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Treatment hope for cognitive symptoms in Parkinson's disease

Tuesday May 17th 2022

Ultra-powerful 7T MRI scanners could help to identify those patients with conditions such as Parkinson's disease who would benefit from new treatments for cognitive symptoms that were previously untreatable, British researchers report today.

Although individuals with Parkinson's disease and progressive supranuclear palsy (PSP), a related disorder, are often treated with drugs such as L-DOPA, which compensate for the severe loss of dopamine, they have little effect on non-motor symptoms.

Now, focus is shifting to noradrenaline, a chemical that plays a critical role in brain functions including attention and arousal, thinking and motivation.

A study last year by Professor James Rowe from the Department of Clinical Neurosciences at the University of Cambridge, and his team found that some people with PSP had lost as much as 90% of the noradrenaline-producing locus coeruleus.

For this study, they wanted to establish if they could study this tiny region of the brain could be studied in patients who are still alive.

They measured changes in the brains of people with Parkinson's disease, PSP, and individuals in good health, with a new ultra-high strength 7T MRI scanner at the Wolfson Brain Imaging Centre.

Normal MRI scanners do not have the resolution to measure the region in living patients, but the new 7T scanners have ultra-strong magnetic fields and can provide resolution at the size of a grain of sand.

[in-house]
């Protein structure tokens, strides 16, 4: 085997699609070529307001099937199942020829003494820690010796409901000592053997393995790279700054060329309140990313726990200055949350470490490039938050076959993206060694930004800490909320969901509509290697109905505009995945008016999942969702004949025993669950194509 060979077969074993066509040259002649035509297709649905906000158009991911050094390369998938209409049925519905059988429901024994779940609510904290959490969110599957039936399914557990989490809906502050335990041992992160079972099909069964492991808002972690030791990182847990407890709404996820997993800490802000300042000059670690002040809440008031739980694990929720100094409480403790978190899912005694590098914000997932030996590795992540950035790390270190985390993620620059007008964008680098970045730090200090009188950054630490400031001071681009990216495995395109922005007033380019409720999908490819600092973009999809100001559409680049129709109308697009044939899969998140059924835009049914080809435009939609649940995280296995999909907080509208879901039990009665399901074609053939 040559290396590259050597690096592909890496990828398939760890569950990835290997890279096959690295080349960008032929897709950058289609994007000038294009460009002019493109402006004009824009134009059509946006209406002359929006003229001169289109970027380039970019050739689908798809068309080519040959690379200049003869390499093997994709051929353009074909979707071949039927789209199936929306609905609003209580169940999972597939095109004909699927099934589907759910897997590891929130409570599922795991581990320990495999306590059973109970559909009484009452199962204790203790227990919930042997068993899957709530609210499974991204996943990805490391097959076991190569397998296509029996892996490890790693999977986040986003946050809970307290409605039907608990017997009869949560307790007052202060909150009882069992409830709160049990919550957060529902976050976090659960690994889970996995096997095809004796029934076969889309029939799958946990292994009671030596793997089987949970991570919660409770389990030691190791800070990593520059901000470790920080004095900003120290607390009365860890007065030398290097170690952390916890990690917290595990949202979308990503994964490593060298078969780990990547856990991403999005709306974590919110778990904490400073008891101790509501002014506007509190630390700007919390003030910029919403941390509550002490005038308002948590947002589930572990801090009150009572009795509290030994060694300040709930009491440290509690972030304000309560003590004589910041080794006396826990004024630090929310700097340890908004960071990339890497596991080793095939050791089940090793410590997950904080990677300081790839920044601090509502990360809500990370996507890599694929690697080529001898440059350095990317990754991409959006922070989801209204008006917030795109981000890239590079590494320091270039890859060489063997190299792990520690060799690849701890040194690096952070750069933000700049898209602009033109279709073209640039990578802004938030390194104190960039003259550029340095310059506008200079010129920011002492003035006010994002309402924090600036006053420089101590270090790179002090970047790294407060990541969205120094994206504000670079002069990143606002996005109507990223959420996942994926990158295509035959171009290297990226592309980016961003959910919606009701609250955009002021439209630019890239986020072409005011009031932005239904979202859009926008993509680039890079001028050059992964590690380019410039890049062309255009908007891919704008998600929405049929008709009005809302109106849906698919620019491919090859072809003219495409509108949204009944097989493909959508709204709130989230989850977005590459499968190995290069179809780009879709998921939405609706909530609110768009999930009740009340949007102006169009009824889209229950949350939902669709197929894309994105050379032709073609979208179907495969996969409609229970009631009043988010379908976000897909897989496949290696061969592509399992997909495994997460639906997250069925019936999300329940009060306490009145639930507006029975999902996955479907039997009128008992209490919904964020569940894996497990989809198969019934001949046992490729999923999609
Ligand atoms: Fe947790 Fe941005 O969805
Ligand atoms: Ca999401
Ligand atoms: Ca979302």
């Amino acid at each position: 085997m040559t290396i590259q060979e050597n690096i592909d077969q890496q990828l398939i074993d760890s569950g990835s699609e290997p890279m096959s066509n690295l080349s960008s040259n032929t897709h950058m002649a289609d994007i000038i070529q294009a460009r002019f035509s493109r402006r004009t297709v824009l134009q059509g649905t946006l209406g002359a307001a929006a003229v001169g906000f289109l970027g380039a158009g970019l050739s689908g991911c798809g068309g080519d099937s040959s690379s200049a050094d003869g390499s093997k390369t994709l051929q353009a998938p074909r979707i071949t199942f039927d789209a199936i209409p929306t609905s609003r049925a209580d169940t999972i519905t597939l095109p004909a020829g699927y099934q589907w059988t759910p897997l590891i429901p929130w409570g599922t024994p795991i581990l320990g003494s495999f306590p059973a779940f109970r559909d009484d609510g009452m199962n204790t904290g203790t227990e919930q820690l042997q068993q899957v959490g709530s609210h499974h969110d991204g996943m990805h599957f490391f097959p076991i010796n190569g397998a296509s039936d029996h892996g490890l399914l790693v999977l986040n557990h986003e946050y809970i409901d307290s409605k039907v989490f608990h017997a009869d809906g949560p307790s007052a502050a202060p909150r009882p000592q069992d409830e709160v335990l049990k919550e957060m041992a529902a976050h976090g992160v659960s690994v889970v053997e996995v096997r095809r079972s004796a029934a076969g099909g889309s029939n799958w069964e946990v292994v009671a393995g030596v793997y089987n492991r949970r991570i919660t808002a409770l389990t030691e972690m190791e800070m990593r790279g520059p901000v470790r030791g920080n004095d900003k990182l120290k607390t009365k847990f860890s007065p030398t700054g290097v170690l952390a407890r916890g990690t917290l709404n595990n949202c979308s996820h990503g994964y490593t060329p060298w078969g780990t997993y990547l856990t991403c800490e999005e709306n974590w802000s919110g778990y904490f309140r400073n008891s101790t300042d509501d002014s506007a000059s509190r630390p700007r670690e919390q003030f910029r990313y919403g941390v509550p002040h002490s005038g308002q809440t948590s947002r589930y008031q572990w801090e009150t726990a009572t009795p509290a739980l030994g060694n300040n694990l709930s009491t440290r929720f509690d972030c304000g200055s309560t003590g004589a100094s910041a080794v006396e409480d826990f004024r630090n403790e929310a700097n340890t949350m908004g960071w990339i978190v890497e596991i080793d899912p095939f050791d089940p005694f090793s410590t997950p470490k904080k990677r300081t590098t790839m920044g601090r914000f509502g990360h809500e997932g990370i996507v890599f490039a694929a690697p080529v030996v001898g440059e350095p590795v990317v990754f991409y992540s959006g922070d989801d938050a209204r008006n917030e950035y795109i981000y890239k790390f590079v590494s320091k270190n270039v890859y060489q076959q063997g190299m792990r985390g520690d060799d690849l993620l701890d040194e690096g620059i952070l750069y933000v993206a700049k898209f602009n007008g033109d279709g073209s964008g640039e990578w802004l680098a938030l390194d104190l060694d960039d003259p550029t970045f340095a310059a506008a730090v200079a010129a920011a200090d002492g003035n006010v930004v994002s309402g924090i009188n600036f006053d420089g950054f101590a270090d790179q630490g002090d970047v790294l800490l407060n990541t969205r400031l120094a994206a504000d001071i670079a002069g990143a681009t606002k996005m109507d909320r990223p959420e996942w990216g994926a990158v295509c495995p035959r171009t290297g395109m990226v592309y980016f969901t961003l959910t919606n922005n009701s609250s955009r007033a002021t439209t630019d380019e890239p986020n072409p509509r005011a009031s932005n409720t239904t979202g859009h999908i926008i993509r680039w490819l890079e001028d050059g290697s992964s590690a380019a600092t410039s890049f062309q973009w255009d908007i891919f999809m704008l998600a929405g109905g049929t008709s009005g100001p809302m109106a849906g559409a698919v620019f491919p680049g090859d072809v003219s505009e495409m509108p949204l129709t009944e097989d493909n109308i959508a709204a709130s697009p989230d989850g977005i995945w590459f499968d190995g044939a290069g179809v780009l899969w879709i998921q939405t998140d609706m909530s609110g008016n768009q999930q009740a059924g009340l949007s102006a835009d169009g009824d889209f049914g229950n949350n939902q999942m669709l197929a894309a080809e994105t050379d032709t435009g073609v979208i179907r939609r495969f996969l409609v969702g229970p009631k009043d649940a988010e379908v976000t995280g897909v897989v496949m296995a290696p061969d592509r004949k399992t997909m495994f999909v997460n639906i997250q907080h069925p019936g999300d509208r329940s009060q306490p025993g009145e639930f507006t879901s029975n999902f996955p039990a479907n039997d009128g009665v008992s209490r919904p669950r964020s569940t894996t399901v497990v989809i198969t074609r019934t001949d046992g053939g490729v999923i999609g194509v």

The scanners enabled the team to examine the locus coeruleus of the study participants and confirm that the greater the level of damage found in this region resulted in more severe symptoms of apathy, which also led to poorer performance in cognitive tests.

Writing in *Movement Disorders*, they say their findings could offer renewed hope for treatments for these symptoms because some drugs that boost noradrenaline have already been through clinical trials for other conditions and are safe and well tolerated.

In PSP, it is believed damage to the locus coeruleus is caused by a build-up of the junk protein tau. When noradrenaline breaks down, changes are triggered in the tau protein, leading to its accumulation. This then damages the same cells that produce noradrenaline. A similar situation may occur in Parkinson's disease.

Professor Rowe and colleagues are now leading a clinical trial at Cambridge University Hospitals NHS Foundation Trust to see if these drugs alleviate symptoms in PSP.

Joint first author of the study Dr Rong Ye from the Department of Clinical Neurosciences at the University of Cambridge said: "Not every PSP or Parkinson's patient is going to benefit from noradrenaline-boosting drugs. They're more likely to benefit those people with damage to their locus coeruleus - and the greater the damage, the more benefit they're likely to see.

"The ultra-powerful 7T scanner may help us identify those patients who we think will benefit the most. This will be important for the success of the clinical trial, and, if the drugs are effective, will mean we know which patients to give the treatment to. In the long term, this will prove more cost-effective than giving noradrenaline boosters to patients who ultimately would see no benefit."

Ye R, O'Callaghan, C Rua C et al. Locus Coeruleus Integrity from 7T MRI Relates to Apathy and Cognition in Parkinsonian Disorders. *Movement Disorders* 17 May 2022; DOI: 10.1002/MDS.29072

Tags: Brain & Neurology | UK News

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